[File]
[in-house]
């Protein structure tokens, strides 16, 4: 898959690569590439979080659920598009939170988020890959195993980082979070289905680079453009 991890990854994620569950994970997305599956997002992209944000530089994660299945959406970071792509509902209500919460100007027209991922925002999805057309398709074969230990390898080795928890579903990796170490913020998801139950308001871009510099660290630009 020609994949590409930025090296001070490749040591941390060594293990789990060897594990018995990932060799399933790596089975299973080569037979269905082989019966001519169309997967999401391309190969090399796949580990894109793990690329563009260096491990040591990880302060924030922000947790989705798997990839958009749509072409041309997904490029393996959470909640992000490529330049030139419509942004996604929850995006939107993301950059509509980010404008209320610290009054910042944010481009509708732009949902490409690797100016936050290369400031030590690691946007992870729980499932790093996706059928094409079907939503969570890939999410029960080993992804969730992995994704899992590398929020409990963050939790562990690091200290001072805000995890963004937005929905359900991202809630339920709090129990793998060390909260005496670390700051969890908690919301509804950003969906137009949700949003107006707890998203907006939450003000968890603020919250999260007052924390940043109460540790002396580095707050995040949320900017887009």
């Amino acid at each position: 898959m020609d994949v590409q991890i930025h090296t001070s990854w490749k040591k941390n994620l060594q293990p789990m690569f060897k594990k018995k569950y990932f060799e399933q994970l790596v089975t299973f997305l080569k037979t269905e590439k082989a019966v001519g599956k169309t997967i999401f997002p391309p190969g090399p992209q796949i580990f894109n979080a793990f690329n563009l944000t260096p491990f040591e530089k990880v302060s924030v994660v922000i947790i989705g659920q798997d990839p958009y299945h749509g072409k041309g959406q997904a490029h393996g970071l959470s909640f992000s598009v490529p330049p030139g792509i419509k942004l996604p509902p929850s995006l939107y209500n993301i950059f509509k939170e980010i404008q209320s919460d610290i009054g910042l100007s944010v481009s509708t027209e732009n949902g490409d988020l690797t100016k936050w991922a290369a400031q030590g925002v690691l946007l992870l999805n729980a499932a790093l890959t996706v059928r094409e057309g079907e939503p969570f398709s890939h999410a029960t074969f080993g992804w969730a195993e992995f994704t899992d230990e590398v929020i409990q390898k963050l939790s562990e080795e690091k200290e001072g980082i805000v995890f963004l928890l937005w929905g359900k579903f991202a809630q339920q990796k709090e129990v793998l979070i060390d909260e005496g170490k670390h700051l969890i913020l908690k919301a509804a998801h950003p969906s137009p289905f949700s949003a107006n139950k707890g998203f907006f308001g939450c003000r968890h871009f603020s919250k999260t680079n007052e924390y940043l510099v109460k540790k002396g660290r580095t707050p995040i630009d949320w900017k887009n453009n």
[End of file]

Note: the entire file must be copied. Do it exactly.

[in-house]
């Protein structure tokens, strides 16, 4: 898959690569590439979080659920598009939170988020890959195993980082979070289905680079453009 991890990854994620569950994970997305599956997002992209944000530089994660299945959406970071792509509902209500919460100007027209991922925002999805057309398709074969230990390898080795928890579903990796170490913020998801139950308001871009510099660290630009 020609994949590409930025090296001070490749040591941390060594293990789990060897594990018995990932060799399933790596089975299973080569037979269905082989019966001519169309997967999401391309190969090399796949580990894109793990690329563009260096491990040591990880302060924030922000947790989705798997990839958009749509072409041309997904490029393996959470909640992000490529330049030139419509942004996604929850995006939107993301950059509509980010404008209320610290009054910042944010481009509708732009949902490409690797100016936050290369400031030590690691946007992870729980499932790093996706059928094409079907939503969570890939999410029960080993992804969730992995994704899992590398929020409990963050939790562990690091200290001072805000995890963004937005929905359900991202809630339920709090129990793998060390909260005496670390700051969890908690919301509804950003969906137009949700949003107006707890998203907006939450003000968890603020919250999260007052924390940043109460540790002396580095707050995040949320900017887009």
């Amino acid at each position: 898959m020609d994949v590409q991890i930025h090296t001070s990854w490749k040591k941390n994620l060594q293990p789990m690569f060897k594990k018995k569950y990932f060799e399933q994970l790596v089975t299973f997305l080569k037979t269905e590439k082989a019966v001519g599956k169309t997967i999401f997002p391309p190969g090399p992209q796949i580990f894109n979080a793990f690329n563009l944000t260096p491990f040591e530089k990880v302060s924030v994660v922000i947790i989705g659920q798997d990839p958009y299945h749509g072409k041309g959406q997904a490029h393996g970071l959470s909640f992000s598009v490529p330049p030139g792509i419509k942004l996604p509902p929850s995006l939107y209500n993301i950059f509509k939170e980010i404008q209320s919460d610290i009054g910042l100007s944010v481009s509708t027209e732009n949902g490409d988020l690797t100016k936050w991922a290369a400031q030590g925002v690691l946007l992870l999805n729980a499932a790093l890959t996706v059928r094409e057309g079907e939503p969570f398709s890939h999410a029960t074969f080993g992804w969730a195993e992995f994704t899992d230990e590398v929020i409990q390898k963050l939790s562990e080795e690091k200290e001072g980082i805000v995890f963004l928890l937005w929905g359900k579903f991202a809630q339920q990796k709090e129990v793998l979070i060390d909260e005496g170490k670390h700051l969890i913020l908690k919301a509804a998801h950003p969906s137009p289905f949700s949003a107006n139950k707890g998203f907006f308001g939450c003000r968890h871009f603020s919250k999260t680079n007052e924390y940043l510099v109460k540790k002396g660290r580095t707050p995040i630009d949320w900017k887009n453009n």